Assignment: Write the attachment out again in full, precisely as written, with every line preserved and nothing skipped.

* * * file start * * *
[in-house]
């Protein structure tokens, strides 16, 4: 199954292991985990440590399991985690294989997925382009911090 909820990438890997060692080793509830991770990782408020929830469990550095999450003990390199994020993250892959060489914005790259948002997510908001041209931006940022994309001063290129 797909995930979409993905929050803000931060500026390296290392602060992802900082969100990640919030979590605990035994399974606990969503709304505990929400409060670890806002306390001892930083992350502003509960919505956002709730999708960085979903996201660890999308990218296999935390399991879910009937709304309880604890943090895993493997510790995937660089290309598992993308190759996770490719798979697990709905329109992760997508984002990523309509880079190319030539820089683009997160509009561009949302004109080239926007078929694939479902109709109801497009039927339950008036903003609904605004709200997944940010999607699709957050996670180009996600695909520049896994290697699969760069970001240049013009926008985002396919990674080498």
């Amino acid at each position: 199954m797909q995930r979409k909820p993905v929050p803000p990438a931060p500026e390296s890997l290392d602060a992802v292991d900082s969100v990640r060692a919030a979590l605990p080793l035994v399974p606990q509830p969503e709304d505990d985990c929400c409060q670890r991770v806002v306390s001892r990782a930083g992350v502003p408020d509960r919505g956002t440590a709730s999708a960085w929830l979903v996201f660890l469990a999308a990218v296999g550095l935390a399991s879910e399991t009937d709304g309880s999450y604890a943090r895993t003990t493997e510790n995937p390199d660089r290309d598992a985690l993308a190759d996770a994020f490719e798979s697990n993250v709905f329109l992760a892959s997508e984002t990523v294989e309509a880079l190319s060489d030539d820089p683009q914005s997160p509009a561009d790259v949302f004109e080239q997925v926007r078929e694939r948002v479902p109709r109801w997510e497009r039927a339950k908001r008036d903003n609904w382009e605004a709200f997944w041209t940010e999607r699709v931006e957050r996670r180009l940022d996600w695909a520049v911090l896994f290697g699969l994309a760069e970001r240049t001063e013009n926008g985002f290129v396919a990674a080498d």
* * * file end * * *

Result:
[in-house]
């Protein structure tokens, strides 16, 4: 199954292991985990440590399991985690294989997925382009911090 909820990438890997060692080793509830991770990782408020929830469990550095999450003990390199994020993250892959060489914005790259948002997510908001041209931006940022994309001063290129 797909995930979409993905929050803000931060500026390296290392602060992802900082969100990640919030979590605990035994399974606990969503709304505990929400409060670890806002306390001892930083992350502003509960919505956002709730999708960085979903996201660890999308990218296999935390399991879910009937709304309880604890943090895993493997510790995937660089290309598992993308190759996770490719798979697990709905329109992760997508984002990523309509880079190319030539820089683009997160509009561009949302004109080239926007078929694939479902109709109801497009039927339950008036903003609904605004709200997944940010999607699709957050996670180009996600695909520049896994290697699969760069970001240049013009926008985002396919990674080498």
């Amino acid at each position: 199954m797909q995930r979409k909820p993905v929050p803000p990438a931060p500026e390296s890997l290392d602060a992802v292991d900082s969100v990640r060692a919030a979590l605990p080793l035994v399974p606990q509830p969503e709304d505990d985990c929400c409060q670890r991770v806002v306390s001892r990782a930083g992350v502003p408020d509960r919505g956002t440590a709730s999708a960085w929830l979903v996201f660890l469990a999308a990218v296999g550095l935390a399991s879910e399991t009937d709304g309880s999450y604890a943090r895993t003990t493997e510790n995937p390199d660089r290309d598992a985690l993308a190759d996770a994020f490719e798979s697990n993250v709905f329109l992760a892959s997508e984002t990523v294989e309509a880079l190319s060489d030539d820089p683009q914005s997160p509009a561009d790259v949302f004109e080239q997925v926007r078929e694939r948002v479902p109709r109801w997510e497009r039927a339950k908001r008036d903003n609904w382009e605004a709200f997944w041209t940010e999607r699709v931006e957050r996670r180009l940022d996600w695909a520049v911090l896994f290697g699969l994309a760069e970001r240049t001063e013009n926008g985002f290129v396919a990674a080498d």